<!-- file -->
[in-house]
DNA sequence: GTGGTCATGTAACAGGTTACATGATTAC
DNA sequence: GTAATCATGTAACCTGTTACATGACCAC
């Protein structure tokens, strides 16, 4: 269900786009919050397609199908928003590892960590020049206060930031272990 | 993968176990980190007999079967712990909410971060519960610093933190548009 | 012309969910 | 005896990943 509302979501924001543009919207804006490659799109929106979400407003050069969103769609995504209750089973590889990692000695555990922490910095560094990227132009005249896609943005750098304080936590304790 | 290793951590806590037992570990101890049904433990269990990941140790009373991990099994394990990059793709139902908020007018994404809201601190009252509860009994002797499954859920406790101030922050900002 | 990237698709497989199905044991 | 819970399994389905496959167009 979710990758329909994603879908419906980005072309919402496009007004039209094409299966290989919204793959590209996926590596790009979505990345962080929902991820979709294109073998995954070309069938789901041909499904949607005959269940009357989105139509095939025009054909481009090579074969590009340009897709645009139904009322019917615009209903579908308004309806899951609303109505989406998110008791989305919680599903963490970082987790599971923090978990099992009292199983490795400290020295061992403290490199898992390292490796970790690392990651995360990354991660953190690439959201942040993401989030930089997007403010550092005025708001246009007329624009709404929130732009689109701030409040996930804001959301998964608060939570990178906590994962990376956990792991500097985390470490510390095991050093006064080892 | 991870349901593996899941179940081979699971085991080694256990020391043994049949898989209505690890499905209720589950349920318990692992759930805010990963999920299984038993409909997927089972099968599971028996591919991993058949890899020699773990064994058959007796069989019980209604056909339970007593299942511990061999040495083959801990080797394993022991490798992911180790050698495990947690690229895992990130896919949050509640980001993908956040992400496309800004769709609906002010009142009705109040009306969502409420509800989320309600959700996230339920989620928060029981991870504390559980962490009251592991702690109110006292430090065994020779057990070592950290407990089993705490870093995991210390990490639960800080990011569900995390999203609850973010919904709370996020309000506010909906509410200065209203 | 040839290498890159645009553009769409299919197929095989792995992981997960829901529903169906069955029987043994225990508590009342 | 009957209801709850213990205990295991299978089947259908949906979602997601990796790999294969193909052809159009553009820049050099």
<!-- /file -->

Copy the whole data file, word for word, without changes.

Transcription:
[in-house]
DNA sequence: GTGGTCATGTAACAGGTTACATGATTAC
DNA sequence: GTAATCATGTAACCTGTTACATGACCAC
């Protein structure tokens, strides 16, 4: 269900786009919050397609199908928003590892960590020049206060930031272990 | 993968176990980190007999079967712990909410971060519960610093933190548009 | 012309969910 | 005896990943 509302979501924001543009919207804006490659799109929106979400407003050069969103769609995504209750089973590889990692000695555990922490910095560094990227132009005249896609943005750098304080936590304790 | 290793951590806590037992570990101890049904433990269990990941140790009373991990099994394990990059793709139902908020007018994404809201601190009252509860009994002797499954859920406790101030922050900002 | 990237698709497989199905044991 | 819970399994389905496959167009 979710990758329909994603879908419906980005072309919402496009007004039209094409299966290989919204793959590209996926590596790009979505990345962080929902991820979709294109073998995954070309069938789901041909499904949607005959269940009357989105139509095939025009054909481009090579074969590009340009897709645009139904009322019917615009209903579908308004309806899951609303109505989406998110008791989305919680599903963490970082987790599971923090978990099992009292199983490795400290020295061992403290490199898992390292490796970790690392990651995360990354991660953190690439959201942040993401989030930089997007403010550092005025708001246009007329624009709404929130732009689109701030409040996930804001959301998964608060939570990178906590994962990376956990792991500097985390470490510390095991050093006064080892 | 991870349901593996899941179940081979699971085991080694256990020391043994049949898989209505690890499905209720589950349920318990692992759930805010990963999920299984038993409909997927089972099968599971028996591919991993058949890899020699773990064994058959007796069989019980209604056909339970007593299942511990061999040495083959801990080797394993022991490798992911180790050698495990947690690229895992990130896919949050509640980001993908956040992400496309800004769709609906002010009142009705109040009306969502409420509800989320309600959700996230339920989620928060029981991870504390559980962490009251592991702690109110006292430090065994020779057990070592950290407990089993705490870093995991210390990490639960800080990011569900995390999203609850973010919904709370996020309000506010909906509410200065209203 | 040839290498890159645009553009769409299919197929095989792995992981997960829901529903169906069955029987043994225990508590009342 | 009957209801709850213990205990295991299978089947259908949906979602997601990796790999294969193909052809159009553009820049050099």